With a projected 21 percent increase in the amount of jobs between 2010 and 2020, according to the U.S. Bureau of Labor Statistics, dentistry is a field that is growing at a faster than average rate. If you have an interest in joining this profession, completing a post-bachelor's degree is a must. Although there isn't one singular degree that will get you into dental school, some college programs will provide you with the right requisites to ace your admissions application.
Biology Bachelor's Degree
The U.S. Bureau of Labor Statistics notes that an undergraduate degree in biology is one way to start your road to dental school. A biology major provides the aspiring dental student with the scientific background that this professional-level school often requires. Although a biology degree won't guarantee you immediate entrance into dental school, it will show that you have an interest in the human sciences and provide you with the basics needed for a graduate program in dentistry. In the first two years of a dental school program, students study the human body and its biology, according to the American Dental Education Association. Having a firm grasp of biological concepts prior to starting school can help you in your dental school studies and give you a leg up on entry-level academics.
The ADEA notes that 17.4 percent of dental school applicants in the 2010 through 2011 school year obtained chemistry -- or physical sciences -- majors. As a bachelor's degree, chemistry is only second to biology as an undergraduate major for dental students. most dental schools require at least some course work in chemistry for admissions. Earning this through a chemistry major can ensure you have met all of your physical science prerequisites. For example, East Carolina University requires all applicants to have at least eight semester hours, or one year, of inorganic chemistry along with one year of organic chemistry classes, with labs for both.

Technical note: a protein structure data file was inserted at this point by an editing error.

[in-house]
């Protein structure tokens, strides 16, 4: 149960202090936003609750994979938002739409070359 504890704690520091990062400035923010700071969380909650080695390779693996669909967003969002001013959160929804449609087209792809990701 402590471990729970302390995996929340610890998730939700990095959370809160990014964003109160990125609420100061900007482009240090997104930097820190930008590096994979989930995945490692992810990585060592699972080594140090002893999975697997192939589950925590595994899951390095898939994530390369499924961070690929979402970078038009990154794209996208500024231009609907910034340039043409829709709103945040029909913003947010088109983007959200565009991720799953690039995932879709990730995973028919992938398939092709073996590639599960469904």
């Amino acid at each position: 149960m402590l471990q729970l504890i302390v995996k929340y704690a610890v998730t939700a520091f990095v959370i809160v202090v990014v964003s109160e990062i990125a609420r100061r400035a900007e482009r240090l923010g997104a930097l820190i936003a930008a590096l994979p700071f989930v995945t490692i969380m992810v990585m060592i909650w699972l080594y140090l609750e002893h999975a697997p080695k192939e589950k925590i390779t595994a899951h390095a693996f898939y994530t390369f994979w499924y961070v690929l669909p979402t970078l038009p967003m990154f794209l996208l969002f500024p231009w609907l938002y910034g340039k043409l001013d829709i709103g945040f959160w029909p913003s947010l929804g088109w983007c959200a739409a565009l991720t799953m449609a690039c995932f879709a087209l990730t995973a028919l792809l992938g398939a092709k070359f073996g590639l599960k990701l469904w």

A pre-professional dental major in college will focus your undergraduate career on courses specific to this field. Although this major centers directly on dental topics and information, the ADEA notes that only 5.2 percent of the 2010 through 2011 school year applicants to dental school had this pre-professional degree. A pre-dental program, such as Walsh University's bachelor's degree, includes both biology and chemistry courses that are essential for dental school, such as microbiology, biochemistry and organic chemistry.
Given that there is no official undergraduate major to get into dental school, a liberal arts bachelor's degree is a general, all-purpose option. Liberal arts degrees include an array of classes from different arts and sciences areas. Getting a bachelor's degree in liberal arts means you have the freedom to take prerequisites like biology, chemistry, physics and mathematics that most dental schools require. Additionally, some dental schools -- such as East Carolina University -- also require less scientific types of study such as English. A liberal arts degree will give you the educational background to fulfill these types of non-medical requirements.